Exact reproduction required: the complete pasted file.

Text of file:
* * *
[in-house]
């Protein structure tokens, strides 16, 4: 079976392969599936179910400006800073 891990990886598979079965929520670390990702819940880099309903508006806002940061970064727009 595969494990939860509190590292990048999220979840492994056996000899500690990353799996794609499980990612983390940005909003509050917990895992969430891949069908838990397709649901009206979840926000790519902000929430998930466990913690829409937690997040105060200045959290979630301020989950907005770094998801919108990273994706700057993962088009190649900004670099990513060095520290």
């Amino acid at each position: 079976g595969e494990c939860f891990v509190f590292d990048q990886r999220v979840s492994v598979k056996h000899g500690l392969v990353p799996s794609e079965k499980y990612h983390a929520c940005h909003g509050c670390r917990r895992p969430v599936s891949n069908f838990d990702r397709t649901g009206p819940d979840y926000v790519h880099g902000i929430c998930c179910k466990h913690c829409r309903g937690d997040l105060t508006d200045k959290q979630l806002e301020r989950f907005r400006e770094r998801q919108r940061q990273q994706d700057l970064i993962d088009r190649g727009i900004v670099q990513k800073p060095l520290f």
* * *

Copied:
[in-house]
């Protein structure tokens, strides 16, 4: 079976392969599936179910400006800073 891990990886598979079965929520670390990702819940880099309903508006806002940061970064727009 595969494990939860509190590292990048999220979840492994056996000899500690990353799996794609499980990612983390940005909003509050917990895992969430891949069908838990397709649901009206979840926000790519902000929430998930466990913690829409937690997040105060200045959290979630301020989950907005770094998801919108990273994706700057993962088009190649900004670099990513060095520290």
């Amino acid at each position: 079976g595969e494990c939860f891990v509190f590292d990048q990886r999220v979840s492994v598979k056996h000899g500690l392969v990353p799996s794609e079965k499980y990612h983390a929520c940005h909003g509050c670390r917990r895992p969430v599936s891949n069908f838990d990702r397709t649901g009206p819940d979840y926000v790519h880099g902000i929430c998930c179910k466990h913690c829409r309903g937690d997040l105060t508006d200045k959290q979630l806002e301020r989950f907005r400006e770094r998801q919108r940061q990273q994706d700057l970064i993962d088009r190649g727009i900004v670099q990513k800073p060095l520290f």